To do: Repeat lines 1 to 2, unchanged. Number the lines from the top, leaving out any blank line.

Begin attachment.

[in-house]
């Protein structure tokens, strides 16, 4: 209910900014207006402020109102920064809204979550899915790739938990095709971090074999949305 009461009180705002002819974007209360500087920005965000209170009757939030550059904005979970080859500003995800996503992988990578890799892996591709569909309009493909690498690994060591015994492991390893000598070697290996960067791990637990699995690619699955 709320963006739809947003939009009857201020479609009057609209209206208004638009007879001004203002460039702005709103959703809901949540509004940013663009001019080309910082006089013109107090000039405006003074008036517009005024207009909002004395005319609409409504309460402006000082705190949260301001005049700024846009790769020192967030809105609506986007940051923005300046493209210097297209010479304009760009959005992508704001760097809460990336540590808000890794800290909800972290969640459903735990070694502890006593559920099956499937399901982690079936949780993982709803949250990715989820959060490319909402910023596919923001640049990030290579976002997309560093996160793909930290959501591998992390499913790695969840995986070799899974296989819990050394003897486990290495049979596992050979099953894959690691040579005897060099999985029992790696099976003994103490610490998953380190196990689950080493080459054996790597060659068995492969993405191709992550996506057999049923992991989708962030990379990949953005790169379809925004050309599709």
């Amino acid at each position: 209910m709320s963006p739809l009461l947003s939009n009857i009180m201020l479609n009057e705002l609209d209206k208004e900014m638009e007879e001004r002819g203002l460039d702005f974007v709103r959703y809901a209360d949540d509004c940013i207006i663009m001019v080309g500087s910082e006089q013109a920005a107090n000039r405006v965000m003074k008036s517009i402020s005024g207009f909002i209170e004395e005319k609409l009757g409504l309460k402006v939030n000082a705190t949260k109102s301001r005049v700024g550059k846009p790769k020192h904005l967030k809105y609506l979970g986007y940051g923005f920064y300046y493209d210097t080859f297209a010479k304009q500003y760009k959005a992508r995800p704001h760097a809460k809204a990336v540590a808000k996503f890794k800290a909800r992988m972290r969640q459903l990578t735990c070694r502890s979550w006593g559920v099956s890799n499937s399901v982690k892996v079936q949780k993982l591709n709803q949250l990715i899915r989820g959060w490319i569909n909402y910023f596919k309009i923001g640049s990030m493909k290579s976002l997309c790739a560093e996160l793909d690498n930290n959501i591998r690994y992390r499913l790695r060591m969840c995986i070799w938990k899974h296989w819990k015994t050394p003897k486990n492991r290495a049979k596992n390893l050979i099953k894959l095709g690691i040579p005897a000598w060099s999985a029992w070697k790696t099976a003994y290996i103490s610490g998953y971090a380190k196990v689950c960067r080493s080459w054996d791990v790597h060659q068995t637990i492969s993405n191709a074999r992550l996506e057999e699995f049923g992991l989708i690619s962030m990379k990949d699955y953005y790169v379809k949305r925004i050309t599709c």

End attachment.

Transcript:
[in-house]
């Protein structure tokens, strides 16, 4: 209910900014207006402020109102920064809204979550899915790739938990095709971090074999949305 009461009180705002002819974007209360500087920005965000209170009757939030550059904005979970080859500003995800996503992988990578890799892996591709569909309009493909690498690994060591015994492991390893000598070697290996960067791990637990699995690619699955 709320963006739809947003939009009857201020479609009057609209209206208004638009007879001004203002460039702005709103959703809901949540509004940013663009001019080309910082006089013109107090000039405006003074008036517009005024207009909002004395005319609409409504309460402006000082705190949260301001005049700024846009790769020192967030809105609506986007940051923005300046493209210097297209010479304009760009959005992508704001760097809460990336540590808000890794800290909800972290969640459903735990070694502890006593559920099956499937399901982690079936949780993982709803949250990715989820959060490319909402910023596919923001640049990030290579976002997309560093996160793909930290959501591998992390499913790695969840995986070799899974296989819990050394003897486990290495049979596992050979099953894959690691040579005897060099999985029992790696099976003994103490610490998953380190196990689950080493080459054996790597060659068995492969993405191709992550996506057999049923992991989708962030990379990949953005790169379809925004050309599709």